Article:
The Observer newspaper quoted a report by the Pakistani Federal Investigation Agency that said the Sharif family was involved in tax evasion, loan defaults and had "phantom" bank accounts. It did not say what these accounts were.
Sharif's assets include four apartments in London's exclusive Mayfair district, worth more than $5 million, and accounts and companies controlled by the prime ministers' family are worth more than $70 million, The Observer reported Sunday.
Pakistan's Prime Minister Nawaz Sharif, left, and India's Prime Minister Atal Bihari Vajpayee, at the beginning of their meeting in New York, Wednesday
"Sharif is corrupt and should be thrown out of power," Munawar Hasan, general secretary of the opposition party Jamaat-e-Islami told The Associated Press.
"After this report the prime minister should resign, otherwise people will throw him out and take back every penny he plundered," he said.
The 200-page report was given to The Observer by FIA's former second-in-command, Rehman Malik.
Malik was arrested soon after Sharif returned to power, a move that came as apparent reprisal for his investigations of graft charges against Sharif during his first term. Malik was later released and fled to London in June after an assassination attempt.
In Islamabad, a government spokesman dismissed the allegations as "wild, incorrect and malicious," while Sharif's son, Hasan Nawaz, said the report was baseless. There was no immediate comment from Sharif.
Meanwhile, Naseerullah Babar, former interior minister during former Prime Minister Benazir Bhutto's government, told The Associated Press the report came as no surprise.
"Whatever has come in The Observer is just the tip of the iceberg," he said. "We had almost completed investigations against him, but then our government was sacked,'' Babar said.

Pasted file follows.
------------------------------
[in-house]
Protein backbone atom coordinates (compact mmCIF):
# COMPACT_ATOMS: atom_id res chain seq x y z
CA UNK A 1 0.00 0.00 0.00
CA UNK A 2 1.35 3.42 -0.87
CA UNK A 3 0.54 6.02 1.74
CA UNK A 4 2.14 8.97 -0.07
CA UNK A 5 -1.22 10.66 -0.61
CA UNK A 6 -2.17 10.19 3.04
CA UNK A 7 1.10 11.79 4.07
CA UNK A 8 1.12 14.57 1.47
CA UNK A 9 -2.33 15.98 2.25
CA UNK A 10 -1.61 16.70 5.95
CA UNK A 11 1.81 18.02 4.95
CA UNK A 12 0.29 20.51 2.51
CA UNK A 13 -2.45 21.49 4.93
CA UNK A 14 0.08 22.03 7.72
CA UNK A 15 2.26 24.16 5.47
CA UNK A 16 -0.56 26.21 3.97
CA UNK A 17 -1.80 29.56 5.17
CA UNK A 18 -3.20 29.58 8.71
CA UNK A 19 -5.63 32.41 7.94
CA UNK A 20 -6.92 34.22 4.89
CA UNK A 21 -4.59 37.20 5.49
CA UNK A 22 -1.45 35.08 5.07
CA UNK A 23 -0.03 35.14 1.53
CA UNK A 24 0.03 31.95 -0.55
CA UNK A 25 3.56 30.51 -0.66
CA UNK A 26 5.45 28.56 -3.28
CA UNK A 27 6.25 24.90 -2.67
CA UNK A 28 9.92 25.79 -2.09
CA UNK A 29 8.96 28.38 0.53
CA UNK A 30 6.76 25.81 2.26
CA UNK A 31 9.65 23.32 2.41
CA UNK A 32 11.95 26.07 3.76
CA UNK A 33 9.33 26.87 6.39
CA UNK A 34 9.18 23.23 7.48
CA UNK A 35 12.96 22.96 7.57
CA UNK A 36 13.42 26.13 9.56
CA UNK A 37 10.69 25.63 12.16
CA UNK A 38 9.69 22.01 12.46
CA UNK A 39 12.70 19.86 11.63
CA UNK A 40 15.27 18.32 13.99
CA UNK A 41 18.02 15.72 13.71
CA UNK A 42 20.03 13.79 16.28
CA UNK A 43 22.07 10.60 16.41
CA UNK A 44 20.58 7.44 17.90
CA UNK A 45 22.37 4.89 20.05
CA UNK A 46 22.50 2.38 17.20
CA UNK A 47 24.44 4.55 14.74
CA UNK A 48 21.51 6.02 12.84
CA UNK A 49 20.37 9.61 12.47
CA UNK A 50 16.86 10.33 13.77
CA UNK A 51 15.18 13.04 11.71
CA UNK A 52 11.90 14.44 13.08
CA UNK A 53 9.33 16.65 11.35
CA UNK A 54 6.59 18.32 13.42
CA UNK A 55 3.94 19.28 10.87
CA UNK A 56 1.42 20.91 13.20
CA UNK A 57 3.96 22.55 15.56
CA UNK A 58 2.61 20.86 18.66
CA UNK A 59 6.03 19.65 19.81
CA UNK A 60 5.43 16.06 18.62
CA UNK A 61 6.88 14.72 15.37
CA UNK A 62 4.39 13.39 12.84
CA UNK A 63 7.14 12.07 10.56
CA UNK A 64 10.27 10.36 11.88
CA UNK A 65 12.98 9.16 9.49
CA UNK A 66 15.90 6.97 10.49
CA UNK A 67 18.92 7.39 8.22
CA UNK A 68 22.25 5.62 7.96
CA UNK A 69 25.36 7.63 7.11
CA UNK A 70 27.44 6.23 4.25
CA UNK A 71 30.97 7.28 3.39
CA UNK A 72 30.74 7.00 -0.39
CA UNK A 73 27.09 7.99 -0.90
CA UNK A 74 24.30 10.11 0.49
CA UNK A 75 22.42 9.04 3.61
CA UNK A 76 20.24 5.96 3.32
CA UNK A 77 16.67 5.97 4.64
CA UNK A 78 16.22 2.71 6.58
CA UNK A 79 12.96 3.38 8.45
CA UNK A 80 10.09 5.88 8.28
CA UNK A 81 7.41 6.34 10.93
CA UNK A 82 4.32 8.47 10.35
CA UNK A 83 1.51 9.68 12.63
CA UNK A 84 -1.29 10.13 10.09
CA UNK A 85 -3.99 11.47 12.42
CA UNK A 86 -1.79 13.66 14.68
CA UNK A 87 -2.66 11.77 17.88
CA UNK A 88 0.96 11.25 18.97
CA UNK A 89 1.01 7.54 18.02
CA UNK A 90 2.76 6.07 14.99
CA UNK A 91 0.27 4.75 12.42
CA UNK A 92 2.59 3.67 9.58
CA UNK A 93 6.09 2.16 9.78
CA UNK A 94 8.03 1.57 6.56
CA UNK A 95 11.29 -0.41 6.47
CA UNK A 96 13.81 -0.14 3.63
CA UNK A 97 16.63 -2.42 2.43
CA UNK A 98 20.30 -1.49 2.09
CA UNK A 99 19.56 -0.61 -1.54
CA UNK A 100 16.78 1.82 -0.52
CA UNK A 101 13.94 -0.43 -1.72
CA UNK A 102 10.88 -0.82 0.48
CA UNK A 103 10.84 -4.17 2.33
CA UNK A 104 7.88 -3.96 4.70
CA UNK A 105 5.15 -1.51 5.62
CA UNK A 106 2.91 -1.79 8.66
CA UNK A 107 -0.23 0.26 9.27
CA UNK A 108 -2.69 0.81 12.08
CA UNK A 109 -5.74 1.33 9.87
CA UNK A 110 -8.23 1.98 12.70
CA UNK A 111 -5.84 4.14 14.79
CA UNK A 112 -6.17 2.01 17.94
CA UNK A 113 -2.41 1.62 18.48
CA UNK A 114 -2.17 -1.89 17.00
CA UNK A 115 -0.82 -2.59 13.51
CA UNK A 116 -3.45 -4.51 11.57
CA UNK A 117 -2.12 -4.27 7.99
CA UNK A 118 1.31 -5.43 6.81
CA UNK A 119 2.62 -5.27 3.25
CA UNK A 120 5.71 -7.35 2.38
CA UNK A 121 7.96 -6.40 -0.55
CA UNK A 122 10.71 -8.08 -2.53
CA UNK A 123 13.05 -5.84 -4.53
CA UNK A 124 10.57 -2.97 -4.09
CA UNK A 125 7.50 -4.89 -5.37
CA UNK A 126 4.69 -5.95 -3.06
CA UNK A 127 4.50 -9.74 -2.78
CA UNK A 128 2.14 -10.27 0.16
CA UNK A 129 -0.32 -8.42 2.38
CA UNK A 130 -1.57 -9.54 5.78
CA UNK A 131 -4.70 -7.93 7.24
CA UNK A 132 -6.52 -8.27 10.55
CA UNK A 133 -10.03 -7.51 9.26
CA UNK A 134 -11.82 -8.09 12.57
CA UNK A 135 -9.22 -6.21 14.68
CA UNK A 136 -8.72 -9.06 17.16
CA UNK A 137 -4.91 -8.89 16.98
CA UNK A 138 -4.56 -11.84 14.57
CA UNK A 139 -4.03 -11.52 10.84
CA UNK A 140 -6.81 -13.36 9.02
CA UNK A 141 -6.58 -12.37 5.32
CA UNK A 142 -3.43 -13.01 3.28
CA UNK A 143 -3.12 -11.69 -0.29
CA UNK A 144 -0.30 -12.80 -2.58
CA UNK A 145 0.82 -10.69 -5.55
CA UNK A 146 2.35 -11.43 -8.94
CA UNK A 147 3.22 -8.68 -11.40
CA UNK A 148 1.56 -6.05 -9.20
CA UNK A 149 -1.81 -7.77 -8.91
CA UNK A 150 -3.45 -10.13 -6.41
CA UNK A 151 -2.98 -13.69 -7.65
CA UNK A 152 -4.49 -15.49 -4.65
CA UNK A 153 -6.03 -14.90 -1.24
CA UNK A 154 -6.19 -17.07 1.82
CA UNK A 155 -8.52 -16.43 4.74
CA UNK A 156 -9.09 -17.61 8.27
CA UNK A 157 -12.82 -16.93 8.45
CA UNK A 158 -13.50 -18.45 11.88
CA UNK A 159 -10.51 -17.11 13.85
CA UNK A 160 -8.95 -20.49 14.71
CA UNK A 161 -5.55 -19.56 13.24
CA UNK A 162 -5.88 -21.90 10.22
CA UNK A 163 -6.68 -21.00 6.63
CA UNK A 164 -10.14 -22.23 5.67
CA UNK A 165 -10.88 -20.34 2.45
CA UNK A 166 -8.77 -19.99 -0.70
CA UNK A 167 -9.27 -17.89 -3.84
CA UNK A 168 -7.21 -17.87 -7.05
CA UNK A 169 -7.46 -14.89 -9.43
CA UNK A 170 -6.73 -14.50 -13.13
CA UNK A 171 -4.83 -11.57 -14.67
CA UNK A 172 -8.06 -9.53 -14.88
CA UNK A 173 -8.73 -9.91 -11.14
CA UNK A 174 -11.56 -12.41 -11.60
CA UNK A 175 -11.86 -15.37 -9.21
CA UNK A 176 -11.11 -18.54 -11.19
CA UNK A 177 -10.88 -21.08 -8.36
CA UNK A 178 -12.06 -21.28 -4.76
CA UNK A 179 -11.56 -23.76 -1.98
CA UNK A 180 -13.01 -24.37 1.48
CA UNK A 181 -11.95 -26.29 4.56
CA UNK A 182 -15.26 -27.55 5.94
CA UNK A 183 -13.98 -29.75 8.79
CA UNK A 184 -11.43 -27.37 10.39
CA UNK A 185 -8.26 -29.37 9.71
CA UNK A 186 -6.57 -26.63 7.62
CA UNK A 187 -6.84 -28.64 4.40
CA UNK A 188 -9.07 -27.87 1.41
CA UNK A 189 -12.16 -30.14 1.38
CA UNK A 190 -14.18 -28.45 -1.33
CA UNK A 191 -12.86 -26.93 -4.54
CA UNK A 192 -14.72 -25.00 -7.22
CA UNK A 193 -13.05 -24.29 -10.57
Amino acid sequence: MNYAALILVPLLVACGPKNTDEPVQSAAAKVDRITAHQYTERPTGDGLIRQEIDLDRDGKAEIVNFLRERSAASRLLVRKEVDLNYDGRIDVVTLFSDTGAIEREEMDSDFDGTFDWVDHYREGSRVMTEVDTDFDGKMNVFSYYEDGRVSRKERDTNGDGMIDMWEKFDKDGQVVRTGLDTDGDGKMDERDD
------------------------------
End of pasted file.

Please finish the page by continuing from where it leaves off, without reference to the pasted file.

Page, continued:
"There is extensive proof that Sharif siphoned off millions of dollars from the country to buy property abroad,'' he added.
He claimed Sharif had used his influence to suppress corruption cases in court against him.
Bhutto, who is also accused of graft and abuse of power, has demanded that an opposition senator be appointed to probe these allegations.
The Observer report comes as a blow to a Sharif government, which is facing an economic breakdown and growing opposition over a proposed constitutional amendment that would introduce strict Islamic laws.
Sharif, scion of a rich business family, first became prime minister in 1990. But his government was dismissed halfway through his five-year term in 1993 on charges of corruption.
The Sharif family's wealth is built around steel, paper, sugar and textile mills and his business empire rose astronomically during 1980s and 1990s when he was in power.
Also, there are no taxes in Pakistan, and therefore nothing to evade.